Sunday, September 28, 2014

Abba Isaac the Syrian, the "Unjustly Accused" Saint (1 of 7)

By Protopresbyter Fr. John Photopoulos

This paper has been prompted by the book The Spiritual World of Isaac the Syrian by the bishop Hilarion Alfeyev, as well as by the three volume editon of the writings of Pseudo-Isaac published by the Sacred Monastery of the Prophet Elias in Thera titled The Ascetic Discourses of Saint Isaac the Syrian: A Translation from the Syriac. After this article there follows a letter by the author to the Abbot of the Sacred Monastery of the Prophet Elias in Thera on the issue of the cacodox writings of Pseudo-Isaac.

1. Introduction - Abba Isaac the Syrian

The complete and utter lack of uncreated Grace in the West and the consequent rationalization of theologians has created for it a mess, a confusion for all "Christians" in the West. Very many people who were seriously concerned for the faith and the Christian life were inoculated with persistent doubts in relation to the Gospel, its truth and authenticity, to the correct faith, to the authenticity of patristic texts and even concerning the existence of certain saints.

Unfortunately this terrible confusion that was brought to Orthodox lands through books, periodicals, programs, conferences and committees have poisoned with small, careful doses the Orthodox consciousness. They sow hesitation in regards to the full and absolute truth of Orthodoxy and they use a supposed dialogue that aims at reconciling Orthodoxy with error, Orthodoxy with religions, always according to the dictates of the New Age.

The book by the Russian bishop of Vienna Hilarion Alfeyev, The Spiritual World of Isaac the Syrian, serves this purpose.

Before we talk about the book by Alfeyev we should say who Abba Isaac the Syrian is. He was born in Nineveh, or according to others near Edessa of Mesopotamia. Because there is a letter of his that is addressed to then young in age Saint Symeon of the Wondrous Mountain (521-596), it is assumed that Saint Isaac was "in full bloom" at around 530 A.D. and probably reposed at the end of the sixth century. At a young age he became a monk with his brother at the Monastery of Saint Matthew and later he fell in love with quietude and withdrew into the desert. When his brother became Abbot of the Monastery of Saint Matthew he invited him to return to the Monastery, but having now experienced quietude he refused this request. Later, however, he obeyed a divine revelation and agreed to become the bishop of Nineveh, though for a short time. The day he was ordained bishop two people came to his diocese to solve a dispute between them. When the Saint set the Gospel as the basis for the solution to their problem, one of them refused. The Saint then thought: "If they are not obedient to the gospel commands of the Lord, then why did I come here?" He thus abandoned the episcopal throne and returned to his beloved skete, where he lived and struggled until his death.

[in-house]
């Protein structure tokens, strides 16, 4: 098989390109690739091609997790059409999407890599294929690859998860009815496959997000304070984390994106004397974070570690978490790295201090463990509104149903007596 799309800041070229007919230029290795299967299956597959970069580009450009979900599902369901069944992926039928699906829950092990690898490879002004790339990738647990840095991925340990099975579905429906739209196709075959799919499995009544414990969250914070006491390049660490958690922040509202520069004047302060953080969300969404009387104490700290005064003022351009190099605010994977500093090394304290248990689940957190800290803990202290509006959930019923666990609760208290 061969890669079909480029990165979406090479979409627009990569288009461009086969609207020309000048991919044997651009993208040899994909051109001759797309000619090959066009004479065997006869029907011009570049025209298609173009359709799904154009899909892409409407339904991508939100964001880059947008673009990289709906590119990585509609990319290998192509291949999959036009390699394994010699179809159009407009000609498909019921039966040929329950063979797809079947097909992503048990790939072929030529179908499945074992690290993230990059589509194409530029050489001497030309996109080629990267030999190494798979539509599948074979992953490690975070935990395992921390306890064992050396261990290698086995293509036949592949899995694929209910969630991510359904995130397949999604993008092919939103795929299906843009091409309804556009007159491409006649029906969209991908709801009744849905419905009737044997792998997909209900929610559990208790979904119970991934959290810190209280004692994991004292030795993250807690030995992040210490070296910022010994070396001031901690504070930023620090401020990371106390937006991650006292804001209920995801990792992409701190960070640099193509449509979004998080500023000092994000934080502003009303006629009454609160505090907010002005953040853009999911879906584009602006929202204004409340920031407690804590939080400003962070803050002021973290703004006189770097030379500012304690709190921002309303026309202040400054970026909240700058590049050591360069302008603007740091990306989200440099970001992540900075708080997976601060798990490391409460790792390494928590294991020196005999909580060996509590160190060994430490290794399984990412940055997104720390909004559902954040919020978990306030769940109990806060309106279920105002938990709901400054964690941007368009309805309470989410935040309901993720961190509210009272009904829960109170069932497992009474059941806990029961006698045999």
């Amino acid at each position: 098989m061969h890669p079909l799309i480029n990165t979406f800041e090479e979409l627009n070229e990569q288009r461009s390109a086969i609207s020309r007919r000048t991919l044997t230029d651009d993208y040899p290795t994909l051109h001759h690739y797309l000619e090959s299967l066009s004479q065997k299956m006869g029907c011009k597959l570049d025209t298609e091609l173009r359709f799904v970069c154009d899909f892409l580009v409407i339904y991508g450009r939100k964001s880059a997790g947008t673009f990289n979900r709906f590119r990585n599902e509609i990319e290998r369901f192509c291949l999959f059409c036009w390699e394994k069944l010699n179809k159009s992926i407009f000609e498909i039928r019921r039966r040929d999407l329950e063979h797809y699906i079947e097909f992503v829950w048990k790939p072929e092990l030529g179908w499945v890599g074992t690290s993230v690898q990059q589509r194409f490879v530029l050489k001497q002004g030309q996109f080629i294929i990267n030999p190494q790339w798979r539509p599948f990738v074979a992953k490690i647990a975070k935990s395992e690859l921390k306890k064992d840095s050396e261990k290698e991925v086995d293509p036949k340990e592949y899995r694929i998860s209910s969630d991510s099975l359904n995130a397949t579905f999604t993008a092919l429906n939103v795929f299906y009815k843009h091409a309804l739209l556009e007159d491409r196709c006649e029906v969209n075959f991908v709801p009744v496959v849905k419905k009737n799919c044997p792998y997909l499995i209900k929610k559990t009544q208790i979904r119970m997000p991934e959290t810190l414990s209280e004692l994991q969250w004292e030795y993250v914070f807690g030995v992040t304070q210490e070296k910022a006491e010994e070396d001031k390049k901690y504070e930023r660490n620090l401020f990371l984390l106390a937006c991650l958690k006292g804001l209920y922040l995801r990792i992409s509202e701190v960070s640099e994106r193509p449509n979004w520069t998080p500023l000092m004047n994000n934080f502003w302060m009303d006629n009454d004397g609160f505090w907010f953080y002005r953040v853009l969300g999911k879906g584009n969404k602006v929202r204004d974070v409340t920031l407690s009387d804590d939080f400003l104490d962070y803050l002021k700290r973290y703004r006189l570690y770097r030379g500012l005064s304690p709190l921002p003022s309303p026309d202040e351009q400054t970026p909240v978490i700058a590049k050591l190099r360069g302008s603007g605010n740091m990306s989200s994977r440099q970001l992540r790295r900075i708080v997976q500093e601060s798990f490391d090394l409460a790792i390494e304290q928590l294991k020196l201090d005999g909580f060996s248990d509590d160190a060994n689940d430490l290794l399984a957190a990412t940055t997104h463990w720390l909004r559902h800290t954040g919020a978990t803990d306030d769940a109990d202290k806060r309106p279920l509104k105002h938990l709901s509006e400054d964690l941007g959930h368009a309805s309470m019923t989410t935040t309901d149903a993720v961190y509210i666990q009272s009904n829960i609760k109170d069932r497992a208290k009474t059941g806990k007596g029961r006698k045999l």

But if the detailed life of Abba Isaac is not known, the Saint is well known through his Ascetic Discourses. In the eighth of later ninth century two monks from the Monastery of Saint Savvas in Palestine, Abramios and Patrikios, discovered the heavenly treasure of the Discourses of the Saint and translated them from Syriac to ancient Greek. This treasure spread everywhere through translations into the Arabic, Slavonic and Latin languages, and then into every European language.

Thus the works of Venerable Isaac became the delight, spiritual food and consolation of hesychasts, monks and all the faithful. He emerged as an ecumenical teacher of the life in Christ. Even the heterodox with the translations in their own languages were captivated by his teachings and studied them with thirst.

Despite this, only in recent years has the feast for his commemoration been established. In the olden days on Mount Athos he was honored on January 28th together with Saint Ephraim, while lately it is done on September 28th. But does this delay of the celebration of his commemoration plague his sanctity or glory? Perhaps Abba Isaac is not a Saint? From the outset we must say that there are many Saints who are not referred to as Saints in Patristic books and do not have an established commemoration or, as was done with Saint Isaac the Syrian, their commemoration was not established until recently. You will search in vain for the commemoration day of Venerable Theognostos whose writings are in the Philokalia, while the commemorations of Saint Diadochos of Photike, Hesychios the Presbyter, Saint John of Karpathos who wrote "For the Encouragement of the Monks in India", Saint Nicholas Kabasilas and Saint Symeon of Thessaloniki were established in recent years.

Translated by John Sanidopoulos.


Please Visit Our Sponsors